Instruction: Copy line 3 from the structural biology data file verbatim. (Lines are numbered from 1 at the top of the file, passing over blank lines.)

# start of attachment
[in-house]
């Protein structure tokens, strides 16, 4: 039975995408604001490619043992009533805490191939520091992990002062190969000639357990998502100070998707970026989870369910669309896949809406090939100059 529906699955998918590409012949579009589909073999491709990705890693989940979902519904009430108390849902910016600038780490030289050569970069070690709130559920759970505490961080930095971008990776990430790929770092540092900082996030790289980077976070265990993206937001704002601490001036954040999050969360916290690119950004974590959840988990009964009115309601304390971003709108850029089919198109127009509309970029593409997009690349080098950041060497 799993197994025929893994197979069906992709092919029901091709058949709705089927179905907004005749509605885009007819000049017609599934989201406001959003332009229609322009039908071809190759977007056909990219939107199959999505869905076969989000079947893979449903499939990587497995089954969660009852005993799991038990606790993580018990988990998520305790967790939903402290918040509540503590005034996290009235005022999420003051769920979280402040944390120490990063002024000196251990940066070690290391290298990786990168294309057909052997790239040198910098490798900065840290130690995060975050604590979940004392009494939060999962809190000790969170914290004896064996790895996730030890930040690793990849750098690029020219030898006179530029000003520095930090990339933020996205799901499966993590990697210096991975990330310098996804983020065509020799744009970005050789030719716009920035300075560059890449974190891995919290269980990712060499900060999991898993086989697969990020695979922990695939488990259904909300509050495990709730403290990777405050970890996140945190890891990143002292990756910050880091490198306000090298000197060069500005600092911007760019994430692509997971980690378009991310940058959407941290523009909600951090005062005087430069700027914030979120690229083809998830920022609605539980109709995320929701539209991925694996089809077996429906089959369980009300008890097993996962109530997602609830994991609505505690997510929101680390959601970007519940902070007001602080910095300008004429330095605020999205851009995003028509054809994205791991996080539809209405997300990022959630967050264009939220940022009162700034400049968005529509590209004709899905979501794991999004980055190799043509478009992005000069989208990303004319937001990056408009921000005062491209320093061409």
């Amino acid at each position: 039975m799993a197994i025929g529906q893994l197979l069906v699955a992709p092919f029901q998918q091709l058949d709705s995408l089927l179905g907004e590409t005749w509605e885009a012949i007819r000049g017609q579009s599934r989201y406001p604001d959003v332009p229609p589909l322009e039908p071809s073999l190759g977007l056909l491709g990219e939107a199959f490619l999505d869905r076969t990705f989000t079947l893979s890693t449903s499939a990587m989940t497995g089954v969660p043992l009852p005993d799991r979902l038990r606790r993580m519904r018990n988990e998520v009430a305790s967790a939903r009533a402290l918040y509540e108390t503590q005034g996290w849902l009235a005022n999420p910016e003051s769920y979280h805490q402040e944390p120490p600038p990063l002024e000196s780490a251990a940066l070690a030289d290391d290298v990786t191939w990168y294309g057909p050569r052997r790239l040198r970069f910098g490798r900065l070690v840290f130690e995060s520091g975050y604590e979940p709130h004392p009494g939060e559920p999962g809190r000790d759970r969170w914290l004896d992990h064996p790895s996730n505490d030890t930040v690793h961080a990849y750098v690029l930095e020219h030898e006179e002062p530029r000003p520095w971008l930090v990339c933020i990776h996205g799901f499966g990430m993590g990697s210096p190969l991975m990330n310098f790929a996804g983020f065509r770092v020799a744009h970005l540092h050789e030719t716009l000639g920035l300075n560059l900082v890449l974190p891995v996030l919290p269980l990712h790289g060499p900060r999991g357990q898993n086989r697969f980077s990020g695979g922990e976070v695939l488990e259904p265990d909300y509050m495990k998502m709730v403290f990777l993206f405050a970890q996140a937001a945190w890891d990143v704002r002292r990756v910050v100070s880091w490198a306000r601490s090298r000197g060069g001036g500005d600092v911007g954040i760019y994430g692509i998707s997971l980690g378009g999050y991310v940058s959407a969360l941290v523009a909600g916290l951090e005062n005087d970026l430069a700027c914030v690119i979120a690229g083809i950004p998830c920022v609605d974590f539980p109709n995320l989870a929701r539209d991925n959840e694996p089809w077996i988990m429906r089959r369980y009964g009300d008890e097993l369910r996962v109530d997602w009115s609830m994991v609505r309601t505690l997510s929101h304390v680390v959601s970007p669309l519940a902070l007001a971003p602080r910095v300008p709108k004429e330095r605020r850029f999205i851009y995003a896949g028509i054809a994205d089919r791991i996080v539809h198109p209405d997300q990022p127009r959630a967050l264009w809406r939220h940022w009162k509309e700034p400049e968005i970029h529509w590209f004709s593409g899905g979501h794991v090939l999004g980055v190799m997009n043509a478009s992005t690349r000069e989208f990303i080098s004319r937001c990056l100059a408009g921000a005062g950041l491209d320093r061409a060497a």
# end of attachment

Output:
């Amino acid at each position: 039975m799993a197994i025929g529906q893994l197979l069906v699955a992709p092919f029901q998918q091709l058949d709705s995408l089927l179905g907004e590409t005749w509605e885009a012949i007819r000049g017609q579009s599934r989201y406001p604001d959003v332009p229609p589909l322009e039908p071809s073999l190759g977007l056909l491709g990219e939107a199959f490619l999505d869905r076969t990705f989000t079947l893979s890693t449903s499939a990587m989940t497995g089954v969660p043992l009852p005993d799991r979902l038990r606790r993580m519904r018990n988990e998520v009430a305790s967790a939903r009533a402290l918040y509540e108390t503590q005034g996290w849902l009235a005022n999420p910016e003051s769920y979280h805490q402040e944390p120490p600038p990063l002024e000196s780490a251990a940066l070690a030289d290391d290298v990786t191939w990168y294309g057909p050569r052997r790239l040198r970069f910098g490798r900065l070690v840290f130690e995060s520091g975050y604590e979940p709130h004392p009494g939060e559920p999962g809190r000790d759970r969170w914290l004896d992990h064996p790895s996730n505490d030890t930040v690793h961080a990849y750098v690029l930095e020219h030898e006179e002062p530029r000003p520095w971008l930090v990339c933020i990776h996205g799901f499966g990430m993590g990697s210096p190969l991975m990330n310098f790929a996804g983020f065509r770092v020799a744009h970005l540092h050789e030719t716009l000639g920035l300075n560059l900082v890449l974190p891995v996030l919290p269980l990712h790289g060499p900060r999991g357990q898993n086989r697969f980077s990020g695979g922990e976070v695939l488990e259904p265990d909300y509050m495990k998502m709730v403290f990777l993206f405050a970890q996140a937001a945190w890891d990143v704002r002292r990756v910050v100070s880091w490198a306000r601490s090298r000197g060069g001036g500005d600092v911007g954040i760019y994430g692509i998707s997971l980690g378009g999050y991310v940058s959407a969360l941290v523009a909600g916290l951090e005062n005087d970026l430069a700027c914030v690119i979120a690229g083809i950004p998830c920022v609605d974590f539980p109709n995320l989870a929701r539209d991925n959840e694996p089809w077996i988990m429906r089959r369980y009964g009300d008890e097993l369910r996962v109530d997602w009115s609830m994991v609505r309601t505690l997510s929101h304390v680390v959601s970007p669309l519940a902070l007001a971003p602080r910095v300008p709108k004429e330095r605020r850029f999205i851009y995003a896949g028509i054809a994205d089919r791991i996080v539809h198109p209405d997300q990022p127009r959630a967050l264009w809406r939220h940022w009162k509309e700034p400049e968005i970029h529509w590209f004709s593409g899905g979501h794991v090939l999004g980055v190799m997009n043509a478009s992005t690349r000069e989208f990303i080098s004319r937001c990056l100059a408009g921000a005062g950041l491209d320093r061409a060497a």